Call of the CT

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Call of the CT

Image via Greg Peoples
Colorado Trail marker on Segment 2.

Image via Greg Peoples Colorado Trail marker on Segment 2.

Image via Greg Peoples Colorado Trail marker on Segment 2.

Image via Greg Peoples Colorado Trail marker on Segment 2.

Ashley Peoples, Reporter

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The countdown is down to three weeks now.

“In addition to the three-part final which contains a two page take-home essay portion, you will be giving a short 15 minute presentation on your 10 page paper,” stated the professor a few weeks before the end of the semester. Professor number two and three basically had the same agenda. At least the fourth professor is cool. Or so I thought. As I slid into my seat, she hit us with “So since this semester has been pretty easy so far, we’re going to end with a group project.”

Wham. Thumpity, thump, thump—my heart races. At that moment, something in me cracks and I know I have to get out of there. Racing to my car, I drive far, far away to the best place I know.

As I park the car, my heart fills with hope. I breathe in, and smell the refreshing scents of the forest. The air is clear, and the only sounds I hear are bird calls and the crunching sound of my feet on the dirt, not concrete. Buildings are gone, my cell phone is turned off, but I am still surrounded by chattering people trying to coral their kids out of their truck. As I venture deeper along the trail, their voices fade away until I find myself all alone. It is then that I find peace.

Image via Ashley Peoples
A freezing cold river rushes past our campsite on the trail to Mount Massive.

“… and today you will choose your partners. Any questions?” I jolted back to reality, my daydream cut short. This summer, though, nothing will stand in the way of making that dream into a reality.

It is sometimes tough to choose from the many trails and mountains Colorado has to offer when looking for a place to hike. Popular places such as Pikes Peak are the go-to places for tourists and therefore attract a lot of people. Summer is the peak season for these attractions as well as weekends whenever the weather is fair, but there are some that offer a reprieve for hikers who just want to have solitude and a brain break.

One such trail is the Colorado Trail (CT).

Image via Ashley Peoples The view of the sun rising halfway up Mount Elbert.

Spanning about 480 plus miles from Denver to Durango, the Colorado Trail is the only long distance trail that starts and ends entirely in Colorado. This trail’s 28 segments weave in and out of towns and forested areas, giving the hiker a variety of scenaries. Some like to start at the very beginning, in Denver, and some have started in Durango. The beginning segments, 1 and 2, are fairly simple to start with, are conveniently close to home, and are lower in elevation compared to the other segments.

Researchers have found that hiking does, in fact, influence our mental outlook. Even the Executive director of the Colorado Trail Foundation (CTF) Bill Manning agrees, “Many people find hiking the Colorado Trail is restorative.”

“People love getting back to basics in a quieter environment,” Manning continues. The CT is well marked and well-known, but is not overly burdened by tourists at the cost of the hiker’s solitude. Carefully maintained, the trail saw 750 volunteers last year through the CTF to keep it in top shape. The goal of the CTF is to keep the trail in good working condition and oversee improvements.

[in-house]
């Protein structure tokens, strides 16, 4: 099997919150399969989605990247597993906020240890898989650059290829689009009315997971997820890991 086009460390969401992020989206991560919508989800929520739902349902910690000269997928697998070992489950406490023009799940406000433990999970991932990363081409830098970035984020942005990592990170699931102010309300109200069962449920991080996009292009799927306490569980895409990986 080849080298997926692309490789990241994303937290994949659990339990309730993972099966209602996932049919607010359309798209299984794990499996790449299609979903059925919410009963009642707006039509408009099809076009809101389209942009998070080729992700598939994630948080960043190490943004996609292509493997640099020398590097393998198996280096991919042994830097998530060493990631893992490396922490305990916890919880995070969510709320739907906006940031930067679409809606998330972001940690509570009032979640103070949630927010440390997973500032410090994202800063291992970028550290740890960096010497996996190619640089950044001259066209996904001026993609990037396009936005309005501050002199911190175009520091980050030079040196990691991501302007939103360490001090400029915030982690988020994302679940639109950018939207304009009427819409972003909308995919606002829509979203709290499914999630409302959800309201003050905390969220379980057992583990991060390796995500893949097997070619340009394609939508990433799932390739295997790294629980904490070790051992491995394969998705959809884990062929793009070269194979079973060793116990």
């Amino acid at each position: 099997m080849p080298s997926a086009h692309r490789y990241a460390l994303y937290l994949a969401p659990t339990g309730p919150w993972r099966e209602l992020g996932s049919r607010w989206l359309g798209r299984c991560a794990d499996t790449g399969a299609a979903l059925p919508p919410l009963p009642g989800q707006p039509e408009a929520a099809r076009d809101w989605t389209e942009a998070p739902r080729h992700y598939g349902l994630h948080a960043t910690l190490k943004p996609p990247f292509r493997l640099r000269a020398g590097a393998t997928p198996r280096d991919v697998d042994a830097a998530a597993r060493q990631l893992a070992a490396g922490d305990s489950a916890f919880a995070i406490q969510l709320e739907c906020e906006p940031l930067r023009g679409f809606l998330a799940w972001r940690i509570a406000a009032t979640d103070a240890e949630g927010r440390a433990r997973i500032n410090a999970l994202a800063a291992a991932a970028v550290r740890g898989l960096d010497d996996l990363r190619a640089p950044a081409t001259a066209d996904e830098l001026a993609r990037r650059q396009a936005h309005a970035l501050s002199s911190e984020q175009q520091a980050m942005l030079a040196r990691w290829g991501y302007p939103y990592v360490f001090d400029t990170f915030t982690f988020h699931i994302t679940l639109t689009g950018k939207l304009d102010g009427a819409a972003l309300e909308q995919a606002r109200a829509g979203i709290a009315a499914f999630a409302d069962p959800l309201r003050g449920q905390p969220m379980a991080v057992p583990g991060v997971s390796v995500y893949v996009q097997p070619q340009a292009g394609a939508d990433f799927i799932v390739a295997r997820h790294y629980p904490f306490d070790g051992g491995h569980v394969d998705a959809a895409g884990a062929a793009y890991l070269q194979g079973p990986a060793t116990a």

In July of 2016, I had the opportunity to hike through segments 10 and 11 with my dad and a friend. Segment 10 starts near Leadville and runs through the Mount Massive Wilderness to the Mount Massive trailhead. We ended at Twin Lakes Village, which is about halfway through Segment 11.

Image via Ashley Peoples

Image via Ashley Peoples

The first time I set foot on the Colorado Trail, I knew it was a completely different experience than a mountain day hike. My dad, my friend, and I spent four days on the trail, deep in the woods. If one of us got seriously hurt, it would have meant grave danger: other hikers were scarce, emergency help was miles away, and cell coverage was very spotty, if non-existent. With 20-25 lb. packs on, we knew we were on our own as far as getting out of there on our own two feet.

Even with the risks, the view was spectacular. At high points, looking down at the valley below revealed a colorful display of greenery and glistening water. At one point, we walked under some power lines and heard the powerful surge of electricity coursing through the cables. That part was a bit nerve racking since it would be deadly if the cables suddenly fell on us, so we moved on quickly.

People who complete the CT in its entirety, which takes about 4-6 weeks, are called thru-hikers. Others, complete it segment by segment over several seasons. Thru-hiking requires not only a lot of determination and experience but also results in physical and mental changes to your body and mind. Outside article “This Is What Happens to Your Body On A Thru-Hike” illustrates how one hiker was able to change his body after thru-hiking the CT.

Regardless of how you complete it, there are three very important guides to have before attempting the CT: the official CT guidebook, databook, and maps. Without these resources, it is difficult to safely navigate the trail. The databook is little, and is intended to be tucked into the outside pocket of your pack to provide on trail directions. They can also be found on Amazon.

When you feel like you just cannot take the course load anymore, consider seeking refreshment from the Colorado Trail. If you plan on going through with completing one or more segments at once,—or hiking it through all the way—check out this gear list provided by CTF.

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